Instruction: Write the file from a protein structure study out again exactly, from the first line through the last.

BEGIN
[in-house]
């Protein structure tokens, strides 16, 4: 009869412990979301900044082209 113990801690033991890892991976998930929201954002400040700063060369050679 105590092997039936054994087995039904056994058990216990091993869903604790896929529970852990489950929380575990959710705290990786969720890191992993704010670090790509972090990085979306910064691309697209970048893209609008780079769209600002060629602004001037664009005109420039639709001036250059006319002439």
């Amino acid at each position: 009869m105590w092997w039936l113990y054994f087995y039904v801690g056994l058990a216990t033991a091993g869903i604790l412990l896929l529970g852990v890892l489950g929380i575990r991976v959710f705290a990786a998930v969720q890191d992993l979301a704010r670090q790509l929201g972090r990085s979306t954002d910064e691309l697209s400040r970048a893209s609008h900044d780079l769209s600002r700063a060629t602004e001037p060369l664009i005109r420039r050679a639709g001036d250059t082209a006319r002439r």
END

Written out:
[in-house]
């Protein structure tokens, strides 16, 4: 009869412990979301900044082209 113990801690033991890892991976998930929201954002400040700063060369050679 105590092997039936054994087995039904056994058990216990091993869903604790896929529970852990489950929380575990959710705290990786969720890191992993704010670090790509972090990085979306910064691309697209970048893209609008780079769209600002060629602004001037664009005109420039639709001036250059006319002439």
């Amino acid at each position: 009869m105590w092997w039936l113990y054994f087995y039904v801690g056994l058990a216990t033991a091993g869903i604790l412990l896929l529970g852990v890892l489950g929380i575990r991976v959710f705290a990786a998930v969720q890191d992993l979301a704010r670090q790509l929201g972090r990085s979306t954002d910064e691309l697209s400040r970048a893209s609008h900044d780079l769209s600002r700063a060629t602004e001037p060369l664009i005109r420039r050679a639709g001036d250059t082209a006319r002439r």